The video below shows the progression of an animated shot by Jamaal Bradley who worked on Tangled. It's great to see the whole process and for this project I created pre-viz (layout) in order for me to get the positions of the characters and timing roughed out before I dived into animation. With Jamaal, he also did 2D drawings, other animators I've seen have done thumbnails before animating, so it was interesting to see that extra detail he went into before going into blocking. I can see the benefits of this as it can flush out your ideas more and give you more of a basis to work off, and from here you have a better idea of what you want to act out in the reference videos. It's also good to see how even though he is a male, he does his best to put himself in a female role in order to get the references. I've mentioned in a previous post about the possibility of getting an actor in at another point to take reference from them, as good of as an idea this is, it worries me that I know what I want to get out of it, and whether or not the actor will be able to portray my ideas. A lot of animators take reference from themselves, I need to get better at it and put more emphasis in my actions.
Going through the whole progression you can see the different stages, and how many passes there are for blocking and splining. For myself, I think I need to work on defining the key poses more as when I've attempted it, and then went back to add in breakdowns/in betweens it's come out a bit messy and I've found it easier to just work my way through the whole scene. Most animators will do it Pose to Pose rather than Straight Ahead Action. The advantages of pose to pose is that it is planned out more and this is how key framing works when using the computer. I do work with poses, however I tend to put the breakdowns with the key poses and work with it all at the same time. I'm not sure if this ends up being more time consuming or makes it harder for myself, but I think I need to try defining key frames more and working with breakdowns as this is how it's done in the industry. Everyone works in their own way but when it comes to industry, there will be dailies where you show the progression of your shot, and I need to have the blocking of the key poses done to show. I can't try and have every detail blocked out as there won't be time, that's why it's broken down like it is. It's something I really need to explore and experiment with further.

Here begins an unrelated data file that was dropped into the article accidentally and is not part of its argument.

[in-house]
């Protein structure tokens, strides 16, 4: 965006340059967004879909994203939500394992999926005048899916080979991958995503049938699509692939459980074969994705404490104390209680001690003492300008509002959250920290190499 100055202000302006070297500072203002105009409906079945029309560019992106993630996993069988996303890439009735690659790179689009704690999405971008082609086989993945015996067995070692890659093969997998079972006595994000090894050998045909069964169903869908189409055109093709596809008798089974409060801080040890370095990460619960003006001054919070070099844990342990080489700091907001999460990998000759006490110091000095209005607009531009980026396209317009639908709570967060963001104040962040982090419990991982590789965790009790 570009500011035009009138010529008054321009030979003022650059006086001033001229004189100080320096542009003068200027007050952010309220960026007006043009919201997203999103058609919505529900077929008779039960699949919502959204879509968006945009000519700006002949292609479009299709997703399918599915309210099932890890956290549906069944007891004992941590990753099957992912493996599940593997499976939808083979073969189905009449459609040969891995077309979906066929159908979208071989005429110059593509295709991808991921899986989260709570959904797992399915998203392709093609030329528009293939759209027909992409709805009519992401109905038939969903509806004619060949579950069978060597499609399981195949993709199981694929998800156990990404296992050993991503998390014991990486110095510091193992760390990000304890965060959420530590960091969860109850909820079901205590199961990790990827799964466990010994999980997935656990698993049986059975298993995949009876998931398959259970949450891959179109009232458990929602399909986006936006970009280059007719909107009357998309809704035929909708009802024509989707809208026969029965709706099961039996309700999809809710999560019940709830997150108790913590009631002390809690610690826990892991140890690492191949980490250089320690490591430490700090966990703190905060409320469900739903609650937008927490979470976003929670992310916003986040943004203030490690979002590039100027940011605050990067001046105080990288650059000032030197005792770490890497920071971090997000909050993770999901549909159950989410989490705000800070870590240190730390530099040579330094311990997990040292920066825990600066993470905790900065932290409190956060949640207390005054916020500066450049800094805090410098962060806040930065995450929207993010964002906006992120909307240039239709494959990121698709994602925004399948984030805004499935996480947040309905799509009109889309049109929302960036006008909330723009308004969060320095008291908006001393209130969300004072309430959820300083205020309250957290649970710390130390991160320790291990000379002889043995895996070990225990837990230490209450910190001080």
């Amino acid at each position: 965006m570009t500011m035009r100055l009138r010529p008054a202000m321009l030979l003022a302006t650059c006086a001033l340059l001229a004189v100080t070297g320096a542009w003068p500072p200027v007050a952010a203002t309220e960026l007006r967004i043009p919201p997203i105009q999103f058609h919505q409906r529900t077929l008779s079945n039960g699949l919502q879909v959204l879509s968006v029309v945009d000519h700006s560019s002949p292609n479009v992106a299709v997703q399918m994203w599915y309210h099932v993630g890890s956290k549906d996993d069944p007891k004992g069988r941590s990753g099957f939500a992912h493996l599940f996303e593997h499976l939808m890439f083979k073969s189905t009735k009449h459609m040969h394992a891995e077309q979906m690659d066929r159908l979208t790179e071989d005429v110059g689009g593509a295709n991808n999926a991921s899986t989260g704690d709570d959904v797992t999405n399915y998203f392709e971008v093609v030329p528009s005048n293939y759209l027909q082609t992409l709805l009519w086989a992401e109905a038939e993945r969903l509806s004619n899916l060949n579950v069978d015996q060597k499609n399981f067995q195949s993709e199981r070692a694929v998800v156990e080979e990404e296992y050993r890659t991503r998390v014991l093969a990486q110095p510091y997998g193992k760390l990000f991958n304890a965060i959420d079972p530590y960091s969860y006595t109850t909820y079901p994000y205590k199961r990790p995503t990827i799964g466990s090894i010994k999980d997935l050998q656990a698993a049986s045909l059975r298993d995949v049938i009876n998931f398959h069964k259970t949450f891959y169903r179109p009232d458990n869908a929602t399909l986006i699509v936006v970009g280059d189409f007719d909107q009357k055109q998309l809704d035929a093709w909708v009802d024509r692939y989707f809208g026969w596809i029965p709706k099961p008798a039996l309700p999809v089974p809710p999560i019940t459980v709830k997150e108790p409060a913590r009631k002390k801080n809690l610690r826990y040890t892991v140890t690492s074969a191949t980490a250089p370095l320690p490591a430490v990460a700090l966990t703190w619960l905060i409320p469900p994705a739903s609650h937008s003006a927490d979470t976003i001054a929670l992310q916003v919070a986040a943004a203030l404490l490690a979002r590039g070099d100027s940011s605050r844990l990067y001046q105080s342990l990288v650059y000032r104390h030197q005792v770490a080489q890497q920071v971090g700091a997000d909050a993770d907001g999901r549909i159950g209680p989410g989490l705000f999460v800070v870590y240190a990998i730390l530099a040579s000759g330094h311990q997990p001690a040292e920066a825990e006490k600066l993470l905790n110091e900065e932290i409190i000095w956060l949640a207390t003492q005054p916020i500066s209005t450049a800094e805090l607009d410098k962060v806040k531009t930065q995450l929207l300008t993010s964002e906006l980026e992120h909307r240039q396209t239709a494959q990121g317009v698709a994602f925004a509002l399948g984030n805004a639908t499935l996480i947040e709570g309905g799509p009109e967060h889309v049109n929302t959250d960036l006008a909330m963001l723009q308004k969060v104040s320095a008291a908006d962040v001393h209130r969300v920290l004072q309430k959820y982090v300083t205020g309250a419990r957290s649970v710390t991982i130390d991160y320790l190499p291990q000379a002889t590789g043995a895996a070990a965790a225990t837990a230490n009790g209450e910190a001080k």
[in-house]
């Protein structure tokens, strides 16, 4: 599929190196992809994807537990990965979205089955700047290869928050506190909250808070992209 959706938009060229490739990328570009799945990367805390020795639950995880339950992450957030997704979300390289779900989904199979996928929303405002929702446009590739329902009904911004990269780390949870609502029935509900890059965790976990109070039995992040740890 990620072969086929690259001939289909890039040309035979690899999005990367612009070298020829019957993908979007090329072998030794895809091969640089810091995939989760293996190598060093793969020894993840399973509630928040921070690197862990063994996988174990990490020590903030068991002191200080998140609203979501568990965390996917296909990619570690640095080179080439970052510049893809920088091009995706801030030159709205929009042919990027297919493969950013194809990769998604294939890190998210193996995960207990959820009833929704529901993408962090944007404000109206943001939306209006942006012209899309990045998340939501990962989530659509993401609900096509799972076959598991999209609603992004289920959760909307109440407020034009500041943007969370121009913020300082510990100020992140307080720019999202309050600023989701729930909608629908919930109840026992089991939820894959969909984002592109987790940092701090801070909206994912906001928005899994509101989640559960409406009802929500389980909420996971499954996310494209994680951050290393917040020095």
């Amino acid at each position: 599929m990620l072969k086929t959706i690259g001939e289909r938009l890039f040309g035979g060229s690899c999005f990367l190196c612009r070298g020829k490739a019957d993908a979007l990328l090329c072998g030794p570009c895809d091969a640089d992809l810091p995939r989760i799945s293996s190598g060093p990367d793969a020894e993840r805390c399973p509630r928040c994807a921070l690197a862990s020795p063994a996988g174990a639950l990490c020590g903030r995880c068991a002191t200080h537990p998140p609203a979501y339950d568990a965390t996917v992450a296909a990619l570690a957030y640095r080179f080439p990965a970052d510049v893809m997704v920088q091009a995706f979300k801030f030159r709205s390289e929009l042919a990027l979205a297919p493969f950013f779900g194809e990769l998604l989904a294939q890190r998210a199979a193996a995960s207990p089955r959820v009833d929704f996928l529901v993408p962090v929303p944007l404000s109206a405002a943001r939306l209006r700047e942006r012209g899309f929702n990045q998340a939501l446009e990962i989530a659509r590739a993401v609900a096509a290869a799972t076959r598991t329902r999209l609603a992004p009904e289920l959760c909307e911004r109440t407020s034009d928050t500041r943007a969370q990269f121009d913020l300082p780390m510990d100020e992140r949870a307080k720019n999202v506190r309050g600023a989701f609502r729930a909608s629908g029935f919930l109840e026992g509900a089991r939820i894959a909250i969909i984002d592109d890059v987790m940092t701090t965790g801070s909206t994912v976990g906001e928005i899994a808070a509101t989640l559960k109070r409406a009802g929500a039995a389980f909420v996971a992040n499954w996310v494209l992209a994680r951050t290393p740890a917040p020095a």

Another interesting thing is that with the lip sync, it wasn't put in until the spline process. As I've mentioned, everyone has their own way of working, and for myself I've found it useful to block out the lip sync with the blocking of the poses. I picked up this method through Keith Lango, who produces a lot of great animation tutorials. To me it made sense with what he said about blocking, put everything in in order to get a critique because then you know you're showing everything you've got. The director then can see everything, he/she won't have to second guess about something because you haven't put it in yet. For myself as well, I find it easier to put in the lip sync along with the emotion of the face and the reaction of the rest of the body, it just all seems to flow with each other. Your body is always doing something.
It's really useful to see the whole progression of a shot and the specific in-betweens not just the basic blocking and straight to spline. I'm constantly learning as I go and this is just something to aspire to and to learn from.
Progression of an Animated Shot: Gothel & Rapunzel Disney's Tangled from Jamaal Bradley on Vimeo.